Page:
Cyclone Freddy returns killing 70 in Malawi, Mozambique
Cyclone Freddy, packing powerful winds and torrential rain, killed at least 70 people in Malawi and Mozambique on its return to southern Africa’s mainland, authorities said Monday.
More than 60 bodies were found during the day in southern Malawi where heavy downpours triggered flooding, according to the Red Cross.
“Sixty-six people have died in Malawi, 93 injured and 16 people are missing due to Tropical Cyclone Freddy,” tweeted the humanitarian organisation, which is helping with search and rescue operations.
Four more died in neighbouring Mozambique, local authorities said.
An assessment of the damage was still underway, with the Mozambique National Institute for Disaster Management (INGD) saying the fallout from the storm’s second landfall in the country was worse than expected.
“The number of affected people was above the forecast,” INGD head Luisa Meque said, adding the storm struck also areas that had been “deemed safe”.
Freddy, a major cyclone on track to become the longest-lasting on record, barrelled through southern Africa at the weekend for the second time within a few weeks, making a comeback after a first hit in late February.
In Malawi, Blantyre city was badly impacted, with regional police spokeswoman Beatrice Mikuwa saying 36 bodies were recovered in the township of Chilobwe “which has been hit the most”, with dozens of houses washed away.
“Rescue efforts are still underway but they are being hampered by the incessant rains,” said Mikuwa.
Richard Duwa, 38, said his sister-in-law’s family was swept away by flash floods.
“We got a call from the neighbours at around five am to say that ‘your relations have been washed away by the rains’,” Duwa, a government clerk, told AFP.
“Unfortunately, we have just recovered one body, a small boy, but the remaining four are not to be seen.”
Malawi’s government ordered schools in ten southern districts to remain closed until Wednesday, with rains and winds expected to continue to batter the nation’s south.
National carrier Malawi Airlines said all flights to Blantyre have been cancelled until further notice after an inbound plane ran into the bad weather mid-flight and was forced back to the capital Lilongwe.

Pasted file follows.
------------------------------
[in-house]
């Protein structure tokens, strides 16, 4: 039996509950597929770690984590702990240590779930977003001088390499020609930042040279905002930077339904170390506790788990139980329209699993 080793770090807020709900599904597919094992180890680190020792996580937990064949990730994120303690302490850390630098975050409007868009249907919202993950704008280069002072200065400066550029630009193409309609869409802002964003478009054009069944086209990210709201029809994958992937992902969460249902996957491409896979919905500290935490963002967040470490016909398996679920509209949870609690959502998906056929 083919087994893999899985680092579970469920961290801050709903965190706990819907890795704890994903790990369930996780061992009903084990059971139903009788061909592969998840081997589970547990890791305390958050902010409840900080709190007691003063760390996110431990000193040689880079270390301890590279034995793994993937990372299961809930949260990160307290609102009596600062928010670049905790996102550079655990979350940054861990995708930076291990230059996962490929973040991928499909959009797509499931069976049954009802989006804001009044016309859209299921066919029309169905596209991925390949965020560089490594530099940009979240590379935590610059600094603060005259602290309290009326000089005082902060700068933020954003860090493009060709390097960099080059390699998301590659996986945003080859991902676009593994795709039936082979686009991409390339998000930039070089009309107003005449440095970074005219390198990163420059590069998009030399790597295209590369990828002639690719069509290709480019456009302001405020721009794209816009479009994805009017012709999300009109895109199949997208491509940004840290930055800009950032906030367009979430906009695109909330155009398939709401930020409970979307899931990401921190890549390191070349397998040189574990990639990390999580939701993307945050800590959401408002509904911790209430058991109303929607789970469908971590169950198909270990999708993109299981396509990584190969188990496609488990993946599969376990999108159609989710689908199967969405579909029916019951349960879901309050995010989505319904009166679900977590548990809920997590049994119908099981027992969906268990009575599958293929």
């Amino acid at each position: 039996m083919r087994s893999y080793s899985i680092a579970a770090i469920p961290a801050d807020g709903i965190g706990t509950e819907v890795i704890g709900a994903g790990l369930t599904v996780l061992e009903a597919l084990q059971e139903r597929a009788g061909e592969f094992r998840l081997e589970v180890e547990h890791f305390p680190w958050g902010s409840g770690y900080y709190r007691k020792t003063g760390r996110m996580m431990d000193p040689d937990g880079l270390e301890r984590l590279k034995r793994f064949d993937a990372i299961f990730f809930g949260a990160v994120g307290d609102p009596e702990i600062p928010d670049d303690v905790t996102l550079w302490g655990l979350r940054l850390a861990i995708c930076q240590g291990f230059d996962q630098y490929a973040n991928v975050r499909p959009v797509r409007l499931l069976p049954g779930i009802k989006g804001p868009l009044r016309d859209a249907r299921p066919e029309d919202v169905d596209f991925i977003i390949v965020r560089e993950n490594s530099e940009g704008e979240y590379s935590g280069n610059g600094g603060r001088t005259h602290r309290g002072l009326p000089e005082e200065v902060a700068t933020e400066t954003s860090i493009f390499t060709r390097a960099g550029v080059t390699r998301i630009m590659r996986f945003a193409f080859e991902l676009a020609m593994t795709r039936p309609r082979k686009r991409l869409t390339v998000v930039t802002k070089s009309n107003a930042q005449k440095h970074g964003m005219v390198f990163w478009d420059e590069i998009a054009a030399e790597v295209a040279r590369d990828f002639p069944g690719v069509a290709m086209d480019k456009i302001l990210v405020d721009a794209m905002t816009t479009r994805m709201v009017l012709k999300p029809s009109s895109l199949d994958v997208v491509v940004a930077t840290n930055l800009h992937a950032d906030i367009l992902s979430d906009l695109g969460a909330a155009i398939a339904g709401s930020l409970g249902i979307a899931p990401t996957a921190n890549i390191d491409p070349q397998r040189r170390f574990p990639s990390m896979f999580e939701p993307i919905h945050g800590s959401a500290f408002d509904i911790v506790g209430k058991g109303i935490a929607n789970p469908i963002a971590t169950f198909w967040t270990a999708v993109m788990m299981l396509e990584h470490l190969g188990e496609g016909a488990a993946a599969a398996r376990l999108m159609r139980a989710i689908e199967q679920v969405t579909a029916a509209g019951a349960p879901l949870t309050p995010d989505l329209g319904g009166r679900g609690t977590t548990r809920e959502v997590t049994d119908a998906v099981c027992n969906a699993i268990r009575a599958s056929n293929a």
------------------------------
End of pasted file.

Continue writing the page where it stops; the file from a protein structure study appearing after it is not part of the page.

Longest-lasting tropical cyclone?
Freddy reached the landlocked country early Monday morning after sweeping through Mozambique at the weekend.
In Mozambique, at least three people died in Namacura, a town in the central Zambezia province, according to district head Moura Xavier.
One more was reported dead at the weekend, after a house collapsed in the nearby district of Zalala.
The death toll was expected to increase, as authorities worked to reach all affected areas.
“We are prioritising rescuing people and removing the lifeless bodies. We don’t have numbers,” said Andre Tazingua, a fire service commander in Zambezia.
“The most important thing is the assistance we are providing and we will continue to work.”
Guy Taylor, a spokesman for the UN children’s agency UNICEF, said rains had abated on Monday but the hard-hit Mozambique coastal city of Quelimane remained without access to clean running water.
Flooding affected parts of the city, he said.
“There’s a lot of damage,” Taylor said by phone. “In the more rural areas, many houses are completely destroyed”.
According to the UN World Meteorological Organization (WMO), Freddy, which formed off north-western Australia in the first week in February, was set to become the longest-lasting tropical cyclone on record.
It crossed the entire southern Indian Ocean and blasted Madagascar from February 21 before reaching Mozambique on February 24.
Following what meteorologists describe as a “rare” loop trajectory, Freddy then headed back towards Madagascar before moving once more towards Mozambique.
Upon its return it carried even stronger winds and rains, Taylor said.
In total, Freddy has so far killed at least 97 people — 66 in Malawi, 14 in Mozambique and 17 in Madagascar.
The last cyclones to cross the entire southern Indian Ocean were Tropical Cyclones Leon-Eline and Hudah in 2000.